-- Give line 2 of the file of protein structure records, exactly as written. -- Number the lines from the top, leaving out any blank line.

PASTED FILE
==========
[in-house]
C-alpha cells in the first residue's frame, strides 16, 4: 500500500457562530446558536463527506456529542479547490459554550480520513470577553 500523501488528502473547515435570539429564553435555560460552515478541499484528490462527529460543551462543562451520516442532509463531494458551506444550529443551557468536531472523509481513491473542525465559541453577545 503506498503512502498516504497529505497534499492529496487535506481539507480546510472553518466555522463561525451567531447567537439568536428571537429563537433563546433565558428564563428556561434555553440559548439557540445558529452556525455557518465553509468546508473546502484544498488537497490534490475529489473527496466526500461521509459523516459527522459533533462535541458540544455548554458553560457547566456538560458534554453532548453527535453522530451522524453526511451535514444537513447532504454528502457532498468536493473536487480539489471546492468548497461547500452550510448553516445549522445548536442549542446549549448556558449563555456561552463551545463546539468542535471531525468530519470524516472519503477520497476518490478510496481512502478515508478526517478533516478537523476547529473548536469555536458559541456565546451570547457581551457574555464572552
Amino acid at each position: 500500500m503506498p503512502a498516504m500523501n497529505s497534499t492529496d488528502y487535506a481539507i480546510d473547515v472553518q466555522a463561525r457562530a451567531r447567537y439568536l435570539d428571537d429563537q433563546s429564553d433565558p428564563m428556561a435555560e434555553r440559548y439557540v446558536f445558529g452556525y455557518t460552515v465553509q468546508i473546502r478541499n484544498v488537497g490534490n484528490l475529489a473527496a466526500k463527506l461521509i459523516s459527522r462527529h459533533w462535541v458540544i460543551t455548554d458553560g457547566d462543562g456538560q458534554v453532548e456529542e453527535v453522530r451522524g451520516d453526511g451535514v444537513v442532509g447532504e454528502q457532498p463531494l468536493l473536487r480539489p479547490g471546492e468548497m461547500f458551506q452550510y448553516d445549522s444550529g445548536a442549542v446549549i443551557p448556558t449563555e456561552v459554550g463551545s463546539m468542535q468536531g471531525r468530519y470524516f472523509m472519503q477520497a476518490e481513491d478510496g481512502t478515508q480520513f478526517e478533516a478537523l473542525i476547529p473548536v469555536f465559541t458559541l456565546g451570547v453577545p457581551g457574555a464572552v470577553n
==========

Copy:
C-alpha cells in the first residue's frame, strides 16, 4: 500500500457562530446558536463527506456529542479547490459554550480520513470577553 500523501488528502473547515435570539429564553435555560460552515478541499484528490462527529460543551462543562451520516442532509463531494458551506444550529443551557468536531472523509481513491473542525465559541453577545 503506498503512502498516504497529505497534499492529496487535506481539507480546510472553518466555522463561525451567531447567537439568536428571537429563537433563546433565558428564563428556561434555553440559548439557540445558529452556525455557518465553509468546508473546502484544498488537497490534490475529489473527496466526500461521509459523516459527522459533533462535541458540544455548554458553560457547566456538560458534554453532548453527535453522530451522524453526511451535514444537513447532504454528502457532498468536493473536487480539489471546492468548497461547500452550510448553516445549522445548536442549542446549549448556558449563555456561552463551545463546539468542535471531525468530519470524516472519503477520497476518490478510496481512502478515508478526517478533516478537523476547529473548536469555536458559541456565546451570547457581551457574555464572552